I have since gained my weight back and by looking at me you couldn't tell that my Crohn's has come out of remission. My doctor has referred me to Vanderbilt for a second opinion, which I greatly respect him for, to see how long I should be on an immuno-suppressant and which kind. Remicade, Humira, etc....there are several. However, long term use of those drugs comes with a price. They make the patient susceptible to bacterial infections and certain kinds of cancers. As I mentioned, I've taken Remicade before and didn't have any side effects that I noticed, but when I stopped taking it I had hoped to never have to take anything like it ever again. The positive side is that immuno-(TNF)-inhibitors help put the disease into remission and control fistulas. Kind of like prednisone, which I'm on a regiment of now and can't wait to get off of, it sucks taking it because you eat everything in sight and gain weight, but it's great at knocking out inflammation. You also have more energy than you know what to do with. The downside: EVERYTHING irritates you and makes you prone to emotional outbursts. Yes, I'm kinda bias against conventional drugs but they have their uses when they do what they are supposed to.
A holistic approach I'm exploring with optimistic results are the use of Genesis Pure products. Check them out online for yourself. The super-fruit Noni juice is one of the best "treatments" for digestive problems. I also drink Mangosteen juice and Go Yin juice. The Mangosteen is a natural anti-inflammatory and the Go Yin is supposed to alkalize the blood; current research shows that cancer and Crohn's Disease cannot "live" in an alkaline state. I'll have to write a follow-up article and let you know how true or not true this is. I'm also getting ready to start a regiment of Coral Calcium, chai, and several other natural remedies. I've been taking organic sulfur for about 6 months now, and I can it's been very beneficial for my joints and allergies. I have read testimonies and research on the uses of these holistic remedies with startling positive results. Personally, I don't believe there is a disease on this plant that God did not create a natural cure for. Just my opinion. Try the Genesis Pure products and make up your own mind.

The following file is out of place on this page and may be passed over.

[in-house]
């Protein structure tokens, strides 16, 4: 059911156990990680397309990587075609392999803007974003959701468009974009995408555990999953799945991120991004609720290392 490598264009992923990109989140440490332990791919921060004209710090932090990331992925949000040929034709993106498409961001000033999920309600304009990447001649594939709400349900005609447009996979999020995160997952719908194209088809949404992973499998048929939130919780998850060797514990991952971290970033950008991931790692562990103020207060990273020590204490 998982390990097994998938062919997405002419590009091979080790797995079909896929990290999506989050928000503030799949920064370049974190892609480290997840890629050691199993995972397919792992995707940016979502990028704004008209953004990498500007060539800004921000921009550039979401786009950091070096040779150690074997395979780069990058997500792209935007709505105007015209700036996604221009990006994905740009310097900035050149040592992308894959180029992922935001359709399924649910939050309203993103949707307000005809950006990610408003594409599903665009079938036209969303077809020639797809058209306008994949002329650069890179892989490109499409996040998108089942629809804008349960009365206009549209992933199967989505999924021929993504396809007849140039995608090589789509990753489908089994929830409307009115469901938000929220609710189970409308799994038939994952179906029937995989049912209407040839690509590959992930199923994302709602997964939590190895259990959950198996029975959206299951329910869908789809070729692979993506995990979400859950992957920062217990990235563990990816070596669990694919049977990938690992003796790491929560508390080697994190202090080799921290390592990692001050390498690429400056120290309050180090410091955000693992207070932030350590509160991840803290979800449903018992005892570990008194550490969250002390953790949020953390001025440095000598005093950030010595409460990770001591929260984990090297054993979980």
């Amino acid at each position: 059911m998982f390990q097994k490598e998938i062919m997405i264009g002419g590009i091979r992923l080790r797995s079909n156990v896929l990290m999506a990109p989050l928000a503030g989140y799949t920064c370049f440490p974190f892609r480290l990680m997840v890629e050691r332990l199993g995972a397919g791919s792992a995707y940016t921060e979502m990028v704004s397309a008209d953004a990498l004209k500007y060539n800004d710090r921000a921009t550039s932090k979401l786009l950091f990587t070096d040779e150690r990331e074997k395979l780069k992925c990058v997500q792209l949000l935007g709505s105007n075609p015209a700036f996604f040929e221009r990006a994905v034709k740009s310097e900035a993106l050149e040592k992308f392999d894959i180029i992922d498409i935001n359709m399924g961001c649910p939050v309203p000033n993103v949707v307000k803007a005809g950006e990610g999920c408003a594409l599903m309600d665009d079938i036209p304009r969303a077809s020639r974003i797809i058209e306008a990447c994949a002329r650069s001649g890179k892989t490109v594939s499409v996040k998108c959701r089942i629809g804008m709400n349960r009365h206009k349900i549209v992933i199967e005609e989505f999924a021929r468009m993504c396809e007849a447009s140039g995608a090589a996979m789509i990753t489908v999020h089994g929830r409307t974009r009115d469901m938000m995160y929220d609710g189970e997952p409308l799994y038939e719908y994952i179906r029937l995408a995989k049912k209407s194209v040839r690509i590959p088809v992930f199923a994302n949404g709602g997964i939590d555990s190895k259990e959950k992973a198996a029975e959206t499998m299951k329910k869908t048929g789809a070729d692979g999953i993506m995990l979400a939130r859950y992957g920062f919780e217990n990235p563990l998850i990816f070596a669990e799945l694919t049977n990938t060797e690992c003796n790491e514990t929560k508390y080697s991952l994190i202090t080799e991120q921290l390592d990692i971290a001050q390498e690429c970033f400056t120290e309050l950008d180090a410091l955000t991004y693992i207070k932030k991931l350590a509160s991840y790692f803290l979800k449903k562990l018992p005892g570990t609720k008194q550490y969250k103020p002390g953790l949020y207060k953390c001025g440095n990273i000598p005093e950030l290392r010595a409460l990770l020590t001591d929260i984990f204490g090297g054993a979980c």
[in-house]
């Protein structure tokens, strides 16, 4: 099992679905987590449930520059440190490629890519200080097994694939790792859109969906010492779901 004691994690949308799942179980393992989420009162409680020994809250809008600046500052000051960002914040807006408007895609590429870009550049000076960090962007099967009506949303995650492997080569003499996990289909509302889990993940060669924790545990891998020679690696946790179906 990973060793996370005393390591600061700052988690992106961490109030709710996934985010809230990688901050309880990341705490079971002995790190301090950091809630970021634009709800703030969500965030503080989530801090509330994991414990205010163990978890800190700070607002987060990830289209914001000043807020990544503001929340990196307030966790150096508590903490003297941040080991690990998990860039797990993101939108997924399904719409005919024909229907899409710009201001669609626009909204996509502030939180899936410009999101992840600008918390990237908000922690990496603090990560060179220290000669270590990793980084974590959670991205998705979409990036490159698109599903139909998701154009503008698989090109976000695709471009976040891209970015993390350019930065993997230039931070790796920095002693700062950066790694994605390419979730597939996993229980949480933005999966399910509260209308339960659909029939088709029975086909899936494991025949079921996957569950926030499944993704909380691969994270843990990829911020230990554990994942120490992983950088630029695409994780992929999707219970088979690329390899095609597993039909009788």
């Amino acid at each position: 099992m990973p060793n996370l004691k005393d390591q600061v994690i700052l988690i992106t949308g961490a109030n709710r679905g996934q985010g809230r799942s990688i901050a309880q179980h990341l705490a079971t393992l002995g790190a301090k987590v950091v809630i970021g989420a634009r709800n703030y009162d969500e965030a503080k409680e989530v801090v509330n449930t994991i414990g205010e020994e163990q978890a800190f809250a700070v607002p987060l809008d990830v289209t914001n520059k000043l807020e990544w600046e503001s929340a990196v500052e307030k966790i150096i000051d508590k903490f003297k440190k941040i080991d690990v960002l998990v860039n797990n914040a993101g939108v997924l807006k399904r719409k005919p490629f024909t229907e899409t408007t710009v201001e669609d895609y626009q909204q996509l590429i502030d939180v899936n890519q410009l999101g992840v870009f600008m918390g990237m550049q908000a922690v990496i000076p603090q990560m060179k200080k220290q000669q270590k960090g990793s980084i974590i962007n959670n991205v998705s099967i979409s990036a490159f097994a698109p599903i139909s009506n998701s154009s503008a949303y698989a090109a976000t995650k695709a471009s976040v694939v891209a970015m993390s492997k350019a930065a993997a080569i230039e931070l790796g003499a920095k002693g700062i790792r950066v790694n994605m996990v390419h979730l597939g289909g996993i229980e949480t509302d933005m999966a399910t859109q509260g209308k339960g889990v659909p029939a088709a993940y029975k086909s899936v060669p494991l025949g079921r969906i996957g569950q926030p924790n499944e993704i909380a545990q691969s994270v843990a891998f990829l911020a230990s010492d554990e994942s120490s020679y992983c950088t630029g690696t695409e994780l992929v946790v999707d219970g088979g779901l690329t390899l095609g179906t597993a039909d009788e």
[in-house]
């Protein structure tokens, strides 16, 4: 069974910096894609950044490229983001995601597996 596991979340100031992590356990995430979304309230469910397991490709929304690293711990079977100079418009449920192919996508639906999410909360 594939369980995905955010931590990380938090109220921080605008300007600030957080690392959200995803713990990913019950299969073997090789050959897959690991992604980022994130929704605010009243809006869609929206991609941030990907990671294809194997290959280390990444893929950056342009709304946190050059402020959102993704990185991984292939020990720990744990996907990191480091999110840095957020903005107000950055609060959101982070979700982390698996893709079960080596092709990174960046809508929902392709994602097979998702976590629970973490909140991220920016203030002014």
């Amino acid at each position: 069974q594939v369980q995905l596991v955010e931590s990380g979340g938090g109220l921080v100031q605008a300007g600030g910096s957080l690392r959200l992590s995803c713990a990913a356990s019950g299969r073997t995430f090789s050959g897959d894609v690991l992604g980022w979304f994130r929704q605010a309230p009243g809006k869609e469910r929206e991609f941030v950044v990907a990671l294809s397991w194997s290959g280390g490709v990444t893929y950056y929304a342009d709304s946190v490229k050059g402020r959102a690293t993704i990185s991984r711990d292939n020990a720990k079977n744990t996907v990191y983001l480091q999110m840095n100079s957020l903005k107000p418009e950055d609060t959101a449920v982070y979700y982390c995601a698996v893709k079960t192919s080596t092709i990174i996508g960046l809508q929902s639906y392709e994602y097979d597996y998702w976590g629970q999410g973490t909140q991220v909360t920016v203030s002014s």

(Explore the information on Inflammatory Bowel Disease for yourself at: https://www.crohnsandcolitis.com/